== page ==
Monday, December 5, 2011
A great-grandmother who sold do-it-yourself asphyxiation kits from her home in California pleaded guilty on Friday to a misdemeanor tax-related offense stemming from an investigation of her mail-order business.
Sharlotte Hydorn, 93, a retired public school science teacher, admitted failing to file a federal income tax return from 2007 through 2010, years in which investigators said at least seven customers used her kits to commit suicide.
Prosecutors said Hydorn sold about 1,300 of the devices during that time but had agreed to stop making or selling the kits as part of her plea deal.
The San Diego County district attorney, who was a party to the settlement, agreed not to prosecute Hydorn for her role in any of the six known deaths that occurred in that county. ...
Hydorn, whose San Diego-area house was raided in May by federal agents seizing documents, computers and sewing machines, has said her so-called "exit kits" were intended to help terminally ill people end their lives with dignity in their own homes.
The product, sold for $60 each including instructions and shipping, consisted of a plastic hood that closed around the neck and tubing that connected the hood to a tank of helium or other inert gas that users had to supply themselves.
She acknowledged selling the kits for the past 20 years under the brand name GLADD, which stands for Glorious Life and Dignified Death, without performing background checks or screening the individuals who ordered the apparatus. But she has insisted she made little money from the enterprise.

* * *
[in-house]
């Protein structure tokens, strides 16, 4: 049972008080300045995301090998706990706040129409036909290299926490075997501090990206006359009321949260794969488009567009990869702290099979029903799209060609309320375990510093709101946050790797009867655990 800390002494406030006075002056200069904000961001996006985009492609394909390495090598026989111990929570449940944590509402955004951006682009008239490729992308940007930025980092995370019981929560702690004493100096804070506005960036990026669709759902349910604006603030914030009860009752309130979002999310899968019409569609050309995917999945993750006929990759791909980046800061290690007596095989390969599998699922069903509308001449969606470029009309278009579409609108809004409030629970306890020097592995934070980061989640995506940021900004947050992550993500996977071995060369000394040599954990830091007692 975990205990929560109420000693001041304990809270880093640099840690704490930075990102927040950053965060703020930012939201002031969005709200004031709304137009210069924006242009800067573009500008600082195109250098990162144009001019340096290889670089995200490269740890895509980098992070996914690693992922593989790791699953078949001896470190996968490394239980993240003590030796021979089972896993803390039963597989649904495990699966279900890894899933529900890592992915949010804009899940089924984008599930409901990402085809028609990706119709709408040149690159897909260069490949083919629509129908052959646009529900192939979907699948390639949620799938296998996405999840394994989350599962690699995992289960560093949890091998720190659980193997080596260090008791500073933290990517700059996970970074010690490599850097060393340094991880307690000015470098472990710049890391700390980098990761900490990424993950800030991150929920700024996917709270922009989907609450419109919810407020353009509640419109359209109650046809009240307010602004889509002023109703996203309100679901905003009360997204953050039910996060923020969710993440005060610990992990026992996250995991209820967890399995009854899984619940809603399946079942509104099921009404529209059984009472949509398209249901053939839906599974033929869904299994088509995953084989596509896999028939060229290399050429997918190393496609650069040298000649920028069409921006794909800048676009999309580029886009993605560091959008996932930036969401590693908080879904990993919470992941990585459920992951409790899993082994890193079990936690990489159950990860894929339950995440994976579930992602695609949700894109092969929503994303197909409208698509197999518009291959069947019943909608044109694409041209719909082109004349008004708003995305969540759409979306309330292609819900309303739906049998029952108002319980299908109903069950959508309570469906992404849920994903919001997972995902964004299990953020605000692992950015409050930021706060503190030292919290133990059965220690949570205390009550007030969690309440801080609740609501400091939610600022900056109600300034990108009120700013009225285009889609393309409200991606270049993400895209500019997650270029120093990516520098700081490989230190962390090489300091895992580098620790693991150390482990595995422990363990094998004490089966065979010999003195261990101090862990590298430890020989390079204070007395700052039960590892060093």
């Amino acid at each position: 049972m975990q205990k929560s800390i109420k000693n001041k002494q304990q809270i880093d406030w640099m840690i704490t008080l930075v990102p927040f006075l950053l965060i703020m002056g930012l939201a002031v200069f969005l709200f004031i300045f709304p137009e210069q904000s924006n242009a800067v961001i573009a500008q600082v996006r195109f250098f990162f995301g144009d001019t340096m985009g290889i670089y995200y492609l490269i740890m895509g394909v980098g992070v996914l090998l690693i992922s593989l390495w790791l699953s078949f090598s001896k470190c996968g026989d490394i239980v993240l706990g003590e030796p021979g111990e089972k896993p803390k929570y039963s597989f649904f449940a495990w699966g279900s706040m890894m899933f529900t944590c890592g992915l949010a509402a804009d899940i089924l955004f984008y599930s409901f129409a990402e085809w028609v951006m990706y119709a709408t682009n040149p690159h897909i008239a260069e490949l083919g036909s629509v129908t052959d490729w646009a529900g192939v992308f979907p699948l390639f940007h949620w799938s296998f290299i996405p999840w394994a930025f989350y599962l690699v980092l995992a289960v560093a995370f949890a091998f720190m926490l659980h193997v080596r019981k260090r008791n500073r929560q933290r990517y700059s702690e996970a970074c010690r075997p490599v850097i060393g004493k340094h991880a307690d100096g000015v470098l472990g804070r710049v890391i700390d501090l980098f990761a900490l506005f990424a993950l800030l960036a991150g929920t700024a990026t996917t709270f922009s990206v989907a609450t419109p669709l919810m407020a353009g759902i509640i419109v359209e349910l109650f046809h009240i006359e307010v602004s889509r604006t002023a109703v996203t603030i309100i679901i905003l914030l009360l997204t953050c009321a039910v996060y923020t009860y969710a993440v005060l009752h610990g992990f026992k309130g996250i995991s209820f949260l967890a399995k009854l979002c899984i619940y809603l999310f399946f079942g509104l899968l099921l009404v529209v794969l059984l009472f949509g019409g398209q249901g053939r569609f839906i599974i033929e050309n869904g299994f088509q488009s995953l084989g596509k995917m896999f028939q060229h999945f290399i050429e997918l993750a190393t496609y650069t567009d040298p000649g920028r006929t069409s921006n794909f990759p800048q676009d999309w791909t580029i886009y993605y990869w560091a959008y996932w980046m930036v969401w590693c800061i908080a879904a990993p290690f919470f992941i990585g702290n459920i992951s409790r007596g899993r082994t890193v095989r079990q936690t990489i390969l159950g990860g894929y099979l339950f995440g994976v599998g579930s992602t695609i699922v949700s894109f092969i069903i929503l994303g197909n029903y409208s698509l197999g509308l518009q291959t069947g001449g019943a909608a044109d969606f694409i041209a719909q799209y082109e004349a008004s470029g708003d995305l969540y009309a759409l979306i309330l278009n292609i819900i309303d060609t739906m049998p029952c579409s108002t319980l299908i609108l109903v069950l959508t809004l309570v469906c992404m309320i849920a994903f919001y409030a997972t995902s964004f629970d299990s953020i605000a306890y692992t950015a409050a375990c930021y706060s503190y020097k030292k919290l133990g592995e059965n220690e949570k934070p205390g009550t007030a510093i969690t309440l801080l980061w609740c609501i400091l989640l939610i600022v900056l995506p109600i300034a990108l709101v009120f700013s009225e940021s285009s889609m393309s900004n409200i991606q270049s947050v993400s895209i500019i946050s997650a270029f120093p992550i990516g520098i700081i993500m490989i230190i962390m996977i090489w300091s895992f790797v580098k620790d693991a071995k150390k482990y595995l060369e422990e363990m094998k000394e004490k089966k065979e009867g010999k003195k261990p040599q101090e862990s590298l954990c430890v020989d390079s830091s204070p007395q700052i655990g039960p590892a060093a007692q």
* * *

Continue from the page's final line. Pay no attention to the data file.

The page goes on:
Still, Leslie DeMarco, a special agent in charge of the IRS field office in Los Angeles, said Hydorn "was operating a for-profit business without regard to the identity of her clients, their current medical condition or the federal tax laws. It was clear that Hydorn, in fact, has no way of knowing if a purchaser was simply depressed or a minor acting without the consent or guidance of their parent."
Hydorn's lawyer, Charles Goldberg, said she never deposited payments from her patrons, and that FBI agents found hundreds of uncashed checks and envelopes of cash in her home.
The income she failed to report to the IRS was mostly from her retirement pension, Social Security and rent from two small apartment units, he said.